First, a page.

The lesser sand plover nests in a scrape on bare ground, in bare sand or shingle, sometimes beside bushes or large stones. It has also been known to nest within a cattle footprint (3) (7). The female typically lays three eggs, but it is usually the male that undertakes most of the responsibility for incubating the eggs for the following 22 to 24 days, and is also the primary carer of the young after hatching (3) (5). At the end of the breeding season, migratory flocks form, and depart the breeding grounds from July, returning again from the following February. However, many non-breeding individuals remain in the wintering grounds year-round (5) (7).

Top

Lesser sand plover range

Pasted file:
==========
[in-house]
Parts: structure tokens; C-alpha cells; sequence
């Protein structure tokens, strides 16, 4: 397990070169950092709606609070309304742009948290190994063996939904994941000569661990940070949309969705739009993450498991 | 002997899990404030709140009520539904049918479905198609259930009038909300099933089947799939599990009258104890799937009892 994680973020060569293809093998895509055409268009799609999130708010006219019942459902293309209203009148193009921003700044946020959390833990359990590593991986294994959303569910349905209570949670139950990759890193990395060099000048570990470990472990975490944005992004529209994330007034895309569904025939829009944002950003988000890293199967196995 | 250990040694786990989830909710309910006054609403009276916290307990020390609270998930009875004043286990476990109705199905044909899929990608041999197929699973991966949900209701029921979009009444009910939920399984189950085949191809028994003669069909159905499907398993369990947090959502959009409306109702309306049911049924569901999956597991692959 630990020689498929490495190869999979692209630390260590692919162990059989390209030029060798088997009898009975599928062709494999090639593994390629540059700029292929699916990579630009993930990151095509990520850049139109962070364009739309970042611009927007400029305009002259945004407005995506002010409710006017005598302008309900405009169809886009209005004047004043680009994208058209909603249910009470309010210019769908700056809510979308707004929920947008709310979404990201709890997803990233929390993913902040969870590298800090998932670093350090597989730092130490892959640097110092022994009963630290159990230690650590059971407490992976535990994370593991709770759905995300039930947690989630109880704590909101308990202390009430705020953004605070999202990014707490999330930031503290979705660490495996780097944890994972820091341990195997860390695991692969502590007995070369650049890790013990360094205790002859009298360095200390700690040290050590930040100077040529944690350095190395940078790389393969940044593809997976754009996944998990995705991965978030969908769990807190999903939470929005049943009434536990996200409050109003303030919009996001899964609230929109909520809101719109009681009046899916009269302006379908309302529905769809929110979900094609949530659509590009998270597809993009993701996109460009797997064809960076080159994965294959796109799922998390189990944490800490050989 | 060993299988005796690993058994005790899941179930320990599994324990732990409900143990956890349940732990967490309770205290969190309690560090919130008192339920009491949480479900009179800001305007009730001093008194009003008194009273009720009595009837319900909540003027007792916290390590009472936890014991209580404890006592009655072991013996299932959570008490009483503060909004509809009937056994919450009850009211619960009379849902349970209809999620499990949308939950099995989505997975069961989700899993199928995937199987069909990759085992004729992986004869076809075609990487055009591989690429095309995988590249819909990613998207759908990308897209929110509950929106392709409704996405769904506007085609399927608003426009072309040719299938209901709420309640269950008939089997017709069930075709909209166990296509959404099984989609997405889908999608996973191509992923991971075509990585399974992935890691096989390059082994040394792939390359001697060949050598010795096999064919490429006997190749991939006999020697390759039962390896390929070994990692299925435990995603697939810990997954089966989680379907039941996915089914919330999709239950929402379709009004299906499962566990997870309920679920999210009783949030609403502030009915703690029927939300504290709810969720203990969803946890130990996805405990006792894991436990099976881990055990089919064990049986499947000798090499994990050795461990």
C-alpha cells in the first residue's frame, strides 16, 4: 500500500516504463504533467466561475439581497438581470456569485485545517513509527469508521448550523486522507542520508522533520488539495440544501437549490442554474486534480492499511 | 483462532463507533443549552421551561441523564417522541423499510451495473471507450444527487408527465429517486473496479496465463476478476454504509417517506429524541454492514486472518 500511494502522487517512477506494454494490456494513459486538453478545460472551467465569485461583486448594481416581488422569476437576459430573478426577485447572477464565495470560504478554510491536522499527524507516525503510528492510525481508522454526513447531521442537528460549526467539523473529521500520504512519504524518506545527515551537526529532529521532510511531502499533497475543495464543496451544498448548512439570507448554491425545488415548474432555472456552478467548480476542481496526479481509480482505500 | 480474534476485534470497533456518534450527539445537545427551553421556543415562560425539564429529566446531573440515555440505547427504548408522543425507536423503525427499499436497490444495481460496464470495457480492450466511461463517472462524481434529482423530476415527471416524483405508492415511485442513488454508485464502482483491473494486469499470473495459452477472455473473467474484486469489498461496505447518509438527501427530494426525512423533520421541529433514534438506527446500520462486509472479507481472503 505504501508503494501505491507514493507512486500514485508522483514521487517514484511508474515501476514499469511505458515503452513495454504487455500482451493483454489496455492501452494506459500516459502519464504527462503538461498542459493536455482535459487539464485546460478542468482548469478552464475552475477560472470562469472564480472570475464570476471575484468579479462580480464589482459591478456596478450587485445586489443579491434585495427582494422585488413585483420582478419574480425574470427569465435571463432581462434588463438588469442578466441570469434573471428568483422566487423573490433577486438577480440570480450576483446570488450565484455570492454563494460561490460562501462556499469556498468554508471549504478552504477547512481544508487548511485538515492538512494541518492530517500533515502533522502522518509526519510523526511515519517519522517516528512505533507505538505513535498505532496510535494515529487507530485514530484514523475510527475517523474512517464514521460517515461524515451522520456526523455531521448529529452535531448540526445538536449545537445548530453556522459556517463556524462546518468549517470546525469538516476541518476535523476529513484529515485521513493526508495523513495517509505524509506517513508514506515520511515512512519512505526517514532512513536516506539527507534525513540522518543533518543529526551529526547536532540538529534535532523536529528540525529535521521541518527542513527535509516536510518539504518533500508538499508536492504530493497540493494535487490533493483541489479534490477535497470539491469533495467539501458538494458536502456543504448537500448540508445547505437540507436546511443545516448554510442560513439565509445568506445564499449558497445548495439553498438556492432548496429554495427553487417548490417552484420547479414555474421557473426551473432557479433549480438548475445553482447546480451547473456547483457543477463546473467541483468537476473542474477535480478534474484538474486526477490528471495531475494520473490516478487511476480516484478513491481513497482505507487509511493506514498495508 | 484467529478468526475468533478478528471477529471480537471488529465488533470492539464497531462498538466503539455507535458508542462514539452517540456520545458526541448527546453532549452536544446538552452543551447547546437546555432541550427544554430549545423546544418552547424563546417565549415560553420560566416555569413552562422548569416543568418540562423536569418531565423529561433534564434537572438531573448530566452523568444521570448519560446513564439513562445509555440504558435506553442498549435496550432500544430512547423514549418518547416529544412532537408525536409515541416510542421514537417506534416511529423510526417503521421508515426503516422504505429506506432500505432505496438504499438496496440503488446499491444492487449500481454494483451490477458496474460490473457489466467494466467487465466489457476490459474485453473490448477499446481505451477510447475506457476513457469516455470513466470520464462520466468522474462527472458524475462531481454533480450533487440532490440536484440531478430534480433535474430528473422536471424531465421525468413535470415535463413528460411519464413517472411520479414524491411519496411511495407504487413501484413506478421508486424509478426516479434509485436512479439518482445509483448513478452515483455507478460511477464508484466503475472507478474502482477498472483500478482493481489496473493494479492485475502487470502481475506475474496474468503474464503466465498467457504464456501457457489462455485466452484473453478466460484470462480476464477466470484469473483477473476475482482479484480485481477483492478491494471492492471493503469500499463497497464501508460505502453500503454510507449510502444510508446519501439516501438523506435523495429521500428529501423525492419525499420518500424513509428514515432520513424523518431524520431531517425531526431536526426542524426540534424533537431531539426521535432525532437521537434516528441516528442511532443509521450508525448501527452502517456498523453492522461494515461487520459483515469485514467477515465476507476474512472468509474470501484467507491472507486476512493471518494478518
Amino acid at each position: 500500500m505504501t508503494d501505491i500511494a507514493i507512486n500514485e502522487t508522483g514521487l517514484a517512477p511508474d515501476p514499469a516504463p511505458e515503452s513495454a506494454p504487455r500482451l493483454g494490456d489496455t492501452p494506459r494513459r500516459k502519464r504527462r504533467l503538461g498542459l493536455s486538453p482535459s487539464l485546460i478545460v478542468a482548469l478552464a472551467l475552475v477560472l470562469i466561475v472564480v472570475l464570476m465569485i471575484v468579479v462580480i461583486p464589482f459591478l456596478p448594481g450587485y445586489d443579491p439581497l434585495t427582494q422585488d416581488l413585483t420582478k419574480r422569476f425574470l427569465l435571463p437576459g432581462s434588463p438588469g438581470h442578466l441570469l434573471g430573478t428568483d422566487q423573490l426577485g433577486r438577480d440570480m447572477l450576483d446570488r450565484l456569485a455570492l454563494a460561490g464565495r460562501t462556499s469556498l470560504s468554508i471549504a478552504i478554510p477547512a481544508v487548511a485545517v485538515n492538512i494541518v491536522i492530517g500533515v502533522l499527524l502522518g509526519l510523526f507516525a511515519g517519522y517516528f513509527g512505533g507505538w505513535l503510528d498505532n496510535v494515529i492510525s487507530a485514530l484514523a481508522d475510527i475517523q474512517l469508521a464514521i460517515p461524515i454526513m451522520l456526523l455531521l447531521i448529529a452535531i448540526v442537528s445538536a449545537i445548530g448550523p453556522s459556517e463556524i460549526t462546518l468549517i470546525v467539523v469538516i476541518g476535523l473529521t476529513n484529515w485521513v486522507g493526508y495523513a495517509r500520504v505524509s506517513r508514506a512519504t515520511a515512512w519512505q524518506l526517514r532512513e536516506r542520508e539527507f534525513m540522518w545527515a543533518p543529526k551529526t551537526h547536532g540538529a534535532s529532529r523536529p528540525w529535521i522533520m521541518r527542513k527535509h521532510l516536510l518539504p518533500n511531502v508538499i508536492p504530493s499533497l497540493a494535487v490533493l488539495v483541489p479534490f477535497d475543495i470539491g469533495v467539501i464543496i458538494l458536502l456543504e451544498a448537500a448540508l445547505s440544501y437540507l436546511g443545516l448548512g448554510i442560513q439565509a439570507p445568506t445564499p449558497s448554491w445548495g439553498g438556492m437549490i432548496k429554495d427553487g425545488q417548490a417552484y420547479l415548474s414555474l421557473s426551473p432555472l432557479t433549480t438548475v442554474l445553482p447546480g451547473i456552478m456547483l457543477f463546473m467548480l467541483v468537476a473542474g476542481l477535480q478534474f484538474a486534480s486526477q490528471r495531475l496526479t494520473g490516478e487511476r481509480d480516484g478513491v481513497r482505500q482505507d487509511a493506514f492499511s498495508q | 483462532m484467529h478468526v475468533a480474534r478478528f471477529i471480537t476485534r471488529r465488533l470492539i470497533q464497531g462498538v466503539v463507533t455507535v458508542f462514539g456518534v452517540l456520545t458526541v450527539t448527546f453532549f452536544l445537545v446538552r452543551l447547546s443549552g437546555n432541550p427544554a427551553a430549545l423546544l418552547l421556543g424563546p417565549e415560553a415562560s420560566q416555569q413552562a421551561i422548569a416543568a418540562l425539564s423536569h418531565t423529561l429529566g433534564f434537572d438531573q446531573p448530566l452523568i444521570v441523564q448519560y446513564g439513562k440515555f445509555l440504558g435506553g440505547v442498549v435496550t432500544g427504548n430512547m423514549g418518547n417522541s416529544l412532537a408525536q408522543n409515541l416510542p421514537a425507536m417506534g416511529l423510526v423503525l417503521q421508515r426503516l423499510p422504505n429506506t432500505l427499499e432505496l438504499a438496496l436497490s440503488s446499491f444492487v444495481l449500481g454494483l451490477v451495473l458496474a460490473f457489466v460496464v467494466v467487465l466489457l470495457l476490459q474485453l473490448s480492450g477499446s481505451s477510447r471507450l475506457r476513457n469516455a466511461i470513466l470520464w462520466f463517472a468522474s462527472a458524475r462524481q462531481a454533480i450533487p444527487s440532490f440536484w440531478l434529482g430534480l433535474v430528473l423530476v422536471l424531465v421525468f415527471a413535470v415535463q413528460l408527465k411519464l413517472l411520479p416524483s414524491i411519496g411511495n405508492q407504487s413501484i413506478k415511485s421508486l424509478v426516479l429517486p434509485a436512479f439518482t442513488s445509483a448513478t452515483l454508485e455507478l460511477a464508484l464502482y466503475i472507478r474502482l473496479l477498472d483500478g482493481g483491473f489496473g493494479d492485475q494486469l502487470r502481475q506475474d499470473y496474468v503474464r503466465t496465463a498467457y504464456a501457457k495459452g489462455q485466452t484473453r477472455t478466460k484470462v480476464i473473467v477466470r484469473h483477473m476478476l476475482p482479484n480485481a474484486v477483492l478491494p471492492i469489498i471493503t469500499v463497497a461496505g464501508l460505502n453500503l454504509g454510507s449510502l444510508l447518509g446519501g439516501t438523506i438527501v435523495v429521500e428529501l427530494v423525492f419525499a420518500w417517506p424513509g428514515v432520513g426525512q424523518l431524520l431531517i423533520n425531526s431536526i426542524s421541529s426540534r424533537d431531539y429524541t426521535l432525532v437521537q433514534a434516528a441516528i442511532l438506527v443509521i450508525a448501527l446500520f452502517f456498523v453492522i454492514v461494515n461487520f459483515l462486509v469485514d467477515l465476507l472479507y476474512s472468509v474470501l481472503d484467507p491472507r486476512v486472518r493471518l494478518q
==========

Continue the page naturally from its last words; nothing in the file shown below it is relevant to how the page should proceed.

The lesser sand plover typically breeds in eastern Siberia, southern Mongolia, western China and the Himalayas (3), although it has also been known to breed in Alaska (4) (5). It is a migratory species, spending the winter in eastern and southern Africa, the Middle East and Arabian Peninsula, India, South East Asia and Australia (3) (4), and on very rare occasions in western Europe (4).

Top

Lesser sand plover habitat

During the breeding season, the lesser sand plover inhabits tundra, steppe and deserts, where it nests on bare ground (3) (4). This species winters on tidal flats, sandy beaches, estuaries, mud-flats and streams (4).

Top

Lesser sand plover status

The lesser sand plover is classified as Least Concern (LC) on the IUCN Red List (1).